This post was originally written on November 21, 2008.
I’ve been reflecting a lot on the past lately, remembering some of the hard times we have been through in our journey to conceive a child. After each loss, I would scour books and internet sites looking for advice on how to cope, but I just didn’t find very much out there. I ended up joining an online support group that helped a lot. There were instant connections with tons of other women like me going through the same things; it felt soothing to hear the kind of words I really needed at those times. I highly recommend joining an online support group if you ever have to face miscarriage or any other sort of problem you may need help with. I’m no expert, but I do have a few thoughts on the issue that I feel were paramount in my moving forward through each day with a little less pain. These were discoveries that worked for me, and I share them in hopes that they may very well help you.
1. You will need to grieve. Don’t expect to just “get over it.” You won’t. I don’t know if you ever do. The pain will start to dull (like any wound), but you will carry the event with you forever (like a scar). I don’t know how long it takes. I would burst into sudden tears over my first loss even over a year later. It still bothers me to think about it. This is the death of a most precious loved one. It is the loss of the hopes and dreams you had started to formulate for this little life. The loss of what might have been. Don’t be shy about being upset about it or needing to cry. And don’t let anyone tell you not to feel upset.
2. While it is important to grieve, do not allow yourself to lose touch with life and become entrenched in depression. There is a difference between feeling sadness from loss, and feeling unable to get out of bed every day. I slipped into a depression myself and it was a dark place to be. I just didn’t know how to feel better. I was dwelling on all negative things… feeding the beast. When I made a conscious decision to focus on only positive things, my life completely shifted and I felt light again. If you need to consult a grief counselor then do so! They are trained to help you move forward, and this is a good time to be proactive in your mental healing.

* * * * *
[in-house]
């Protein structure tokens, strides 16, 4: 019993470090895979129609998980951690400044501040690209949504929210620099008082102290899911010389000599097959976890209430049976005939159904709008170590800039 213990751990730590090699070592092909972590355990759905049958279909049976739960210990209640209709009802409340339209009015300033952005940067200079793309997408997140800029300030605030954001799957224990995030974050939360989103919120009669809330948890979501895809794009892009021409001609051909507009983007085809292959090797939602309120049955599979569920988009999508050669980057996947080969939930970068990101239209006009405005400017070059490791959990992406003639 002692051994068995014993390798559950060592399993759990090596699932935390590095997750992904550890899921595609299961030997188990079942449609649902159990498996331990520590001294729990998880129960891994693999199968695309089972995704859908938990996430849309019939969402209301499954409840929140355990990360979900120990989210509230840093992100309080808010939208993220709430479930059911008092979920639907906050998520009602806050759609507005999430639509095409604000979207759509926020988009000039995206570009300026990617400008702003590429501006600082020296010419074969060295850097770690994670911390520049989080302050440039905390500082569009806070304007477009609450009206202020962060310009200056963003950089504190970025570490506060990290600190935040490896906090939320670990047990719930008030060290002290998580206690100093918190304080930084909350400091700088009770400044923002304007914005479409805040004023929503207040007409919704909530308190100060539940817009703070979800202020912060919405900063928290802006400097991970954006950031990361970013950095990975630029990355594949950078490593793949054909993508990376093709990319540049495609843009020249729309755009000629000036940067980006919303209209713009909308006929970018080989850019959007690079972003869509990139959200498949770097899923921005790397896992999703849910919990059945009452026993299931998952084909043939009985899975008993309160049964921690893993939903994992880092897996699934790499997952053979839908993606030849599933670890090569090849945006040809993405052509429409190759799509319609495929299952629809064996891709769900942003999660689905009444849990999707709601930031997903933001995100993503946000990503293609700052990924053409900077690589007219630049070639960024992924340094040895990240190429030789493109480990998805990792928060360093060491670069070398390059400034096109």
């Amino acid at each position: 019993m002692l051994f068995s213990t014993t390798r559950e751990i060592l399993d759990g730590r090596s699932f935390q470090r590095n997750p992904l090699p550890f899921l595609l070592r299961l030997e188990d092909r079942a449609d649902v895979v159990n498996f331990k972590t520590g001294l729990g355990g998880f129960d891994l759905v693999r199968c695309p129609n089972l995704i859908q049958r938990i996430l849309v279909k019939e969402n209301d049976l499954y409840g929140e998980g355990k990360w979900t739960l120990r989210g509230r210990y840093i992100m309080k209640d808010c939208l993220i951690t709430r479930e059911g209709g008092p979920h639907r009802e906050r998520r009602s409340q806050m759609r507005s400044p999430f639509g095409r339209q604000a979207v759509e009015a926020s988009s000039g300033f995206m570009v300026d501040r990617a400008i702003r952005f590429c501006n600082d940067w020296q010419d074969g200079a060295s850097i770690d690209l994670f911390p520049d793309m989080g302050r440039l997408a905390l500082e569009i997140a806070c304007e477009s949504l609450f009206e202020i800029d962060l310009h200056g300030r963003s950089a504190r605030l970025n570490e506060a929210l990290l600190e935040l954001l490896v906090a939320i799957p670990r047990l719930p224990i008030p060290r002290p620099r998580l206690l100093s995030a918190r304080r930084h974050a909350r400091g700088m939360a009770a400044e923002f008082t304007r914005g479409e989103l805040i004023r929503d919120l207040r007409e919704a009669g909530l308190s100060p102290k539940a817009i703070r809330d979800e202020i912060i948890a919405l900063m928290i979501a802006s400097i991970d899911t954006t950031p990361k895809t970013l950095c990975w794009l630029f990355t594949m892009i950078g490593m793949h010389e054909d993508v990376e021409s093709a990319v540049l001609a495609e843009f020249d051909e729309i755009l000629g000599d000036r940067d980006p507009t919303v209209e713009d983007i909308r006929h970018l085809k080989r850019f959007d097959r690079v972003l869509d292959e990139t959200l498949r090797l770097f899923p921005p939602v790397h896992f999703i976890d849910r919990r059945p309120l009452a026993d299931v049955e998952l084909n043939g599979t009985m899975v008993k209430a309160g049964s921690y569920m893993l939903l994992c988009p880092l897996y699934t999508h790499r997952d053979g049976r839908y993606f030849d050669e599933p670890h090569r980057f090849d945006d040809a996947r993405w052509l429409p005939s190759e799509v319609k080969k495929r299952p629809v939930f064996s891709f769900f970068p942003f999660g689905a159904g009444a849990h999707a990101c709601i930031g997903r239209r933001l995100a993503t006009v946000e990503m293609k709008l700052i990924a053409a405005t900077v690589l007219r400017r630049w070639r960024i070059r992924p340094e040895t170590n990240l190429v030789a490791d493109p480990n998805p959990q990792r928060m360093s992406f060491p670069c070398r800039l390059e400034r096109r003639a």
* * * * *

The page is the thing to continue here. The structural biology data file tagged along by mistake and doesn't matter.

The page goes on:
3. While grieving, please remember that your partner/husband, family, and friends are not all trained counselors. Most people have no idea of what to say to you to make you feel better. Frankly, there’s nothing to be said that can make it better. But it is easy to try and always turn to family and friends for a listening ear when you are feeling upset. After several months, they may throw up their hands in dismay and say “snap out of it!” Try and remember that while everyone cares, they simply aren’t trained to know what to say to you. You will likely hear a lot of sound-bites in attempts to make you feel better: “God works in strange and mysterious ways” is an example I heard a lot (not quite sure what this even means), or even better “at least you lost it early and you know you’ll appreciate your next pregnancy even more!” Yes, that was a gem. I guess my point is, don’t let it get to you if nobody knows what to say anymore… they do care. Again, consider an online or in-person support group or grief counselor to help you. And also, remember that for many of you: your partner is hurting too. My husband was a rock for me, showing me so much love, attention, and concern. But after several months, I hadn’t really seen him shedding tears and asking why. It took a long time before I saw him start to show those sorts of emotions; he’d just been such a strong force for me to lean on, it was harder for him to “let go” his feelings in light of that. It’s not like he could call up his buddies and just bring up the topic. I wish he’d had more of an outlet for his sad feelings. Women seem to have a much easier time talking to each other about these issues. Remember to be sensitive to your partner’s feelings as well. It’s a loss for you both! Communication makes a big difference.